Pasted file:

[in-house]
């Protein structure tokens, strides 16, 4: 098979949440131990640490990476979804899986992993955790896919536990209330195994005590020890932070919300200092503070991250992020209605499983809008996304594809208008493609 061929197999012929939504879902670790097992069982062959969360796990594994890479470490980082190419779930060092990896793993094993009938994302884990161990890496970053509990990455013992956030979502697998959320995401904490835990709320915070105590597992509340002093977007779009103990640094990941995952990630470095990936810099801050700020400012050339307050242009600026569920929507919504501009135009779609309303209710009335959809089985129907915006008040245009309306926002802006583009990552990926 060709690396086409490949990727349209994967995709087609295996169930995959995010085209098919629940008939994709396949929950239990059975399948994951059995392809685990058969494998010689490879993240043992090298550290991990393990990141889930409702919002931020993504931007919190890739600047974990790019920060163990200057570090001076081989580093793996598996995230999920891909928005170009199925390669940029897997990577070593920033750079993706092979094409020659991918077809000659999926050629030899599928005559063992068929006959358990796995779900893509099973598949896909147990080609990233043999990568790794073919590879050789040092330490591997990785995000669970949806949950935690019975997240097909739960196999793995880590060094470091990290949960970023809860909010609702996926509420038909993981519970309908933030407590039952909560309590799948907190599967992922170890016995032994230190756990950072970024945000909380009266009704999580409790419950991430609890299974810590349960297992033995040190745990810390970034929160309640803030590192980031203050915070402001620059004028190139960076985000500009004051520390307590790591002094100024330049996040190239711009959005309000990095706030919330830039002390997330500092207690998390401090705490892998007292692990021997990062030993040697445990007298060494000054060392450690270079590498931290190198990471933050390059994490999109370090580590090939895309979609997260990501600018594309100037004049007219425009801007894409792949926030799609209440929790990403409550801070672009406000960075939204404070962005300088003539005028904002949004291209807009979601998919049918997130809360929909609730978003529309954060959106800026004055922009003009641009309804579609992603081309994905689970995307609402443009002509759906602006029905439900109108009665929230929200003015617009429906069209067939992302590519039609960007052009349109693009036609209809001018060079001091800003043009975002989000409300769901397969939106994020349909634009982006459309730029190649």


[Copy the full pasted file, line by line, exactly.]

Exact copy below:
[in-house]
């Protein structure tokens, strides 16, 4: 098979949440131990640490990476979804899986992993955790896919536990209330195994005590020890932070919300200092503070991250992020209605499983809008996304594809208008493609 061929197999012929939504879902670790097992069982062959969360796990594994890479470490980082190419779930060092990896793993094993009938994302884990161990890496970053509990990455013992956030979502697998959320995401904490835990709320915070105590597992509340002093977007779009103990640094990941995952990630470095990936810099801050700020400012050339307050242009600026569920929507919504501009135009779609309303209710009335959809089985129907915006008040245009309306926002802006583009990552990926 060709690396086409490949990727349209994967995709087609295996169930995959995010085209098919629940008939994709396949929950239990059975399948994951059995392809685990058969494998010689490879993240043992090298550290991990393990990141889930409702919002931020993504931007919190890739600047974990790019920060163990200057570090001076081989580093793996598996995230999920891909928005170009199925390669940029897997990577070593920033750079993706092979094409020659991918077809000659999926050629030899599928005559063992068929006959358990796995779900893509099973598949896909147990080609990233043999990568790794073919590879050789040092330490591997990785995000669970949806949950935690019975997240097909739960196999793995880590060094470091990290949960970023809860909010609702996926509420038909993981519970309908933030407590039952909560309590799948907190599967992922170890016995032994230190756990950072970024945000909380009266009704999580409790419950991430609890299974810590349960297992033995040190745990810390970034929160309640803030590192980031203050915070402001620059004028190139960076985000500009004051520390307590790591002094100024330049996040190239711009959005309000990095706030919330830039002390997330500092207690998390401090705490892998007292692990021997990062030993040697445990007298060494000054060392450690270079590498931290190198990471933050390059994490999109370090580590090939895309979609997260990501600018594309100037004049007219425009801007894409792949926030799609209440929790990403409550801070672009406000960075939204404070962005300088003539005028904002949004291209807009979601998919049918997130809360929909609730978003529309954060959106800026004055922009003009641009309804579609992603081309994905689970995307609402443009002509759906602006029905439900109108009665929230929200003015617009429906069209067939992302590519039609960007052009349109693009036609209809001018060079001091800003043009975002989000409300769901397969939106994020349909634009982006459309730029190649």